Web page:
Living in the inner city of Detroit was tough enough on 8-year-old Ben, but it got even worse when his father walked out on the family.
Ben’s mother, Sonya, was determined to fight through the heartbreak, fear and financial struggle. Although she only had a third-grade education, she insisted Ben and his brother get an education. However, Ben was ridiculed in school and was nick-named “Dummy” by the other fifth graders.
As a result, Ben’s self-esteem suffered along with his school work and his grades. He resigned himself to thinking his was stupid. Sonya eliminated their TV time and replaced it with library cards. She required both boys to read two books a week. Then write a report on each one. It wasn’t until they were adults, they learned that their mother couldn’t read!
Then one day in science class the teacher held up a shiny, black rock and asked if anyone could identify it. Ben recognized it from a book he read and quickly raised his hand. And to the surprise of his giggling classmates, Ben not only correctly identified the rock, but explained its formation. That day, Ben said he realized he wasn’t a dummy!
By the sixth grade Ben had risen to the top in his class. He excelled in High School and was accepted into Yale University. Then into the University of Michigan Medical School. Recently Ben retired as the director of pediatric neurosurgery at Johns Hopkins Medical Center.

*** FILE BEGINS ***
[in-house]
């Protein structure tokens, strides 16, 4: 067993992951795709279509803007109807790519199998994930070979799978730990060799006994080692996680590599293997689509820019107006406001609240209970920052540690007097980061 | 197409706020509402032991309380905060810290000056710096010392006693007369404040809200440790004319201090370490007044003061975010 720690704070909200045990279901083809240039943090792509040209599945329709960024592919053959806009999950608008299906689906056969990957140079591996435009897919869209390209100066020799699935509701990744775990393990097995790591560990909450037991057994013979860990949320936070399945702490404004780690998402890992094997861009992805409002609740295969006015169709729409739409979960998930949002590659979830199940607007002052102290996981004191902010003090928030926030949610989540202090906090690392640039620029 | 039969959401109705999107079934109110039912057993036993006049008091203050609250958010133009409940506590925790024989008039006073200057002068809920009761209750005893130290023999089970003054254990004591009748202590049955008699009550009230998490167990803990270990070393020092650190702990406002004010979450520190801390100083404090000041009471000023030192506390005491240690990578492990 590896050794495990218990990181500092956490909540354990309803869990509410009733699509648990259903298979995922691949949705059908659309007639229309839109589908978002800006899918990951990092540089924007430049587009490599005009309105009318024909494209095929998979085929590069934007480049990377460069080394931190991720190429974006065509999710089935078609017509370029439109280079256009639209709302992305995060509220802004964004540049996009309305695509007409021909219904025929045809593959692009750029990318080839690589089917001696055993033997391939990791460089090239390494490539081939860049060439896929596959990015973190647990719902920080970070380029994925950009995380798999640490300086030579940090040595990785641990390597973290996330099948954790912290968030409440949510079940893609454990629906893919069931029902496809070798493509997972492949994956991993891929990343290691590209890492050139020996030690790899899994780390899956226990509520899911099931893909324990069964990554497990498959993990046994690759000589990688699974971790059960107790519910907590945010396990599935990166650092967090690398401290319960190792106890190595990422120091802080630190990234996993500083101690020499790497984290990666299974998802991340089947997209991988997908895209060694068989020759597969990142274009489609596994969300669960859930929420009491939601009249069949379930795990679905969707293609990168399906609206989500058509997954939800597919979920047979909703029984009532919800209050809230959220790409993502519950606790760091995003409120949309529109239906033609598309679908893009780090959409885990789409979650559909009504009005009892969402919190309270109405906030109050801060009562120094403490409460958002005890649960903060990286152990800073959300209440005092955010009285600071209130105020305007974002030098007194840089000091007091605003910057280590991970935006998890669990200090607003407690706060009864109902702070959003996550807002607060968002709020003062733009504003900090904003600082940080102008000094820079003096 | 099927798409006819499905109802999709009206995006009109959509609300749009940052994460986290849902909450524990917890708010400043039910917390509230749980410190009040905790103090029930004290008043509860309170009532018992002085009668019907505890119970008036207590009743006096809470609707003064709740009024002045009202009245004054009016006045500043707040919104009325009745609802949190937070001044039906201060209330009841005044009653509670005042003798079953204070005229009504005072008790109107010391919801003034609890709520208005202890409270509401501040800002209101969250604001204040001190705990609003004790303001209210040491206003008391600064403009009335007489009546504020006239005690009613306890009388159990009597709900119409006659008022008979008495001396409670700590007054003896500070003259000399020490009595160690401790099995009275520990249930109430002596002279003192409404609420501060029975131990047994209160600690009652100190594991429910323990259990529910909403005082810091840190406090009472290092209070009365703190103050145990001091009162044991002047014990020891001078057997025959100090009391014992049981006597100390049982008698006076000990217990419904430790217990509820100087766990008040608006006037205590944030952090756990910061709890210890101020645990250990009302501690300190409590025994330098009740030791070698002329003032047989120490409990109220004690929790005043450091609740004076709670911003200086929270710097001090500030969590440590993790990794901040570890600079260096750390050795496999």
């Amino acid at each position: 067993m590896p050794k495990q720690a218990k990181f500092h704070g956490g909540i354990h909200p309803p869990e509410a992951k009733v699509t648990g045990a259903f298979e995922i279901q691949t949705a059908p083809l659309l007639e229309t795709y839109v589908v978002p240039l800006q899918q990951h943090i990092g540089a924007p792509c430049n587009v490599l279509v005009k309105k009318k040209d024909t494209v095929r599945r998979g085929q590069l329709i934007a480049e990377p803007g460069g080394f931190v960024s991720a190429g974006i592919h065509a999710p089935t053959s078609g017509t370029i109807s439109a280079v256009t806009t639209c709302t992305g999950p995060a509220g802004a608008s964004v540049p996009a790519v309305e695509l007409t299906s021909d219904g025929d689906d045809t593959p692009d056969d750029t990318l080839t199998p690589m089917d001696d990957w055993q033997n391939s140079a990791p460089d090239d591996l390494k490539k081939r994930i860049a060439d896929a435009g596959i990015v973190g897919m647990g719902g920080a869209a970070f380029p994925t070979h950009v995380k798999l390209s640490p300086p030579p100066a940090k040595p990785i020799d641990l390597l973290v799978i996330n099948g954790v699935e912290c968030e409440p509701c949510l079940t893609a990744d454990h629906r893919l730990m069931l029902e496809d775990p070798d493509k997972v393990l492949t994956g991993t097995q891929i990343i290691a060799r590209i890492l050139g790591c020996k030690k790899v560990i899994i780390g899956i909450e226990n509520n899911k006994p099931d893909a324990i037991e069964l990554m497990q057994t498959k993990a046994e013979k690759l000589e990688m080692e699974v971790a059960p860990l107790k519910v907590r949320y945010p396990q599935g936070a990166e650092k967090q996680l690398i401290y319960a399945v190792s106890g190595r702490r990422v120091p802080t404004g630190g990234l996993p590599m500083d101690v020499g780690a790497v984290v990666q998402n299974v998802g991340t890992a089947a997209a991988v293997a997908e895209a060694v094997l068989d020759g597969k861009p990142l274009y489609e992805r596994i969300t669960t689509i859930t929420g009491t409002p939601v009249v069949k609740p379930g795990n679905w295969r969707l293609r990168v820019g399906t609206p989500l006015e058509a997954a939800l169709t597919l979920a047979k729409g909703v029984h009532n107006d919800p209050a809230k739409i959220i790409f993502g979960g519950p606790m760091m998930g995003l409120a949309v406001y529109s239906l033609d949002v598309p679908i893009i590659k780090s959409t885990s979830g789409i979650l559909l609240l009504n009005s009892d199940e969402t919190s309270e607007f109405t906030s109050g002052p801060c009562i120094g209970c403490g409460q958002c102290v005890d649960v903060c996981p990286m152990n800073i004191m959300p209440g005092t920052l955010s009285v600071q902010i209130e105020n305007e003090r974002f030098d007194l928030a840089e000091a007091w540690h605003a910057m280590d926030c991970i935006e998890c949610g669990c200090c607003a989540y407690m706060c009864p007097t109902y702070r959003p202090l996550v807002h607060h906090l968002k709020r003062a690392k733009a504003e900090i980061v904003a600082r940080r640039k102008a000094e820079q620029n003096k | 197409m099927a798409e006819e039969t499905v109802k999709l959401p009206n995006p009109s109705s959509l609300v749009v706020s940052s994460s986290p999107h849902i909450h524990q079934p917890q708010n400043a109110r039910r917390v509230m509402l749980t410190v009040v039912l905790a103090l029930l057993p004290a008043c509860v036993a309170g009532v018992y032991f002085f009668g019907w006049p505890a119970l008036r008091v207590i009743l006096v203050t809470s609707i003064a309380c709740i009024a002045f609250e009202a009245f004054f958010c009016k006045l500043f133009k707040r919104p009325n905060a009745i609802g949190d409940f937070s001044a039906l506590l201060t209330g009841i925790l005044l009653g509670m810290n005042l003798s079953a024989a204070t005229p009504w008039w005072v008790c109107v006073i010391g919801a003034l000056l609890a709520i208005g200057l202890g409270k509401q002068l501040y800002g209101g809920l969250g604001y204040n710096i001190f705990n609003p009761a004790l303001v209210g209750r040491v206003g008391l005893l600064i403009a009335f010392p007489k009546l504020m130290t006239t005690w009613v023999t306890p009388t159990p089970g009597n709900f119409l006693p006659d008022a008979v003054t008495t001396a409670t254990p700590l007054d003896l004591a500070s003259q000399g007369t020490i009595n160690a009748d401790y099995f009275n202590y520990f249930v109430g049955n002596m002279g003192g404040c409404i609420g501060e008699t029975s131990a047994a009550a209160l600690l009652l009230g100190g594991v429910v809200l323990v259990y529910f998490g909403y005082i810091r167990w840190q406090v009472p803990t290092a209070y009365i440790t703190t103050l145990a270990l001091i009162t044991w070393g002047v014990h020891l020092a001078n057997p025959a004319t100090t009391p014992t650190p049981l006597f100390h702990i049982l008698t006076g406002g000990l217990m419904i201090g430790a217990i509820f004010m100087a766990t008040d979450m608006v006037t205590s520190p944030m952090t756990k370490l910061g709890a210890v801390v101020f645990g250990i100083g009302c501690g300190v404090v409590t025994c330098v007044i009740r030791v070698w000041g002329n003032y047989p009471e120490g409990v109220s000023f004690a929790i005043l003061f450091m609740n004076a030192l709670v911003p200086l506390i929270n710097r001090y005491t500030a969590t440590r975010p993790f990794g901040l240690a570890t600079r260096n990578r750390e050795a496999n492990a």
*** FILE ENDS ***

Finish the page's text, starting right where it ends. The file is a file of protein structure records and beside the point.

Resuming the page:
You know Ben as Dr. Benjamin Carson.
After receiving the Metal of Freedom from President George W. Bush in 2008, Dr. Carson credited his mother’s encouragement for his success. “If my mother had not been such a positive influence in my life, and had not stressed education as much as she did, I would definitely not have made it into medicine,” he said. “I probably wouldn’t have found my way to college at all.”
Dr. David Jeremiah compared encouragement to someone whose car will not start because its weakened battery has lost its charge. But then someone comes along side and gives us a jump-start. “The strength of the operative car is transferred into the weak battery, and the inoperative car is rejuvenated into action” That’s the power of encouragement!
The Bible says, “Let us not give up meeting together, as some are in the habit of doing, but let us encourage one another” (Heb. 10:25, NIV)
Encouragement is a unique need today. More than ever. While there has always been bad news. Evil people. Ungodly actions. 24 hour cable news and the power of the internet brings everything into our homes, and minds, instantly. It is easy to become calloused by the pervasive nature of sin. And the headlong descent into the moral abyss our country is heading. The admonition of the Hebrew writer is never more needed than today. “But encourage one another daily, as long as it is called Today, so that none of you may be hardened by sin’s deceitfulness.” (3:13)
Find a way that works for you to encourage others. Maybe it is by just “being there” when someone is going through a tough time. Use cards, notes, emails, texts, even facebook to encourage others. Look for the right time to say a good word. A kind word. An uplifting word. Or it may be that arm around the shoulder of a discouraged, disconsolate friend. A touch of the hand. A warm embrace,. A pat on the back. A wink. A smile. A thumbs up!
Who needs your encouragement today? A frazzled young mother? An elderly shut-in? A confused young person? A tireless teacher? A dedicated deacon? A new Christian? A faithful preacher? A devoted elder? The physically sick? The emotionally fragile? The spiritually weak?
“Encourage one another and build each other up, just as in fact you are doing” (1 Thess. 5:11).
–Ken Weliever, The Preacherman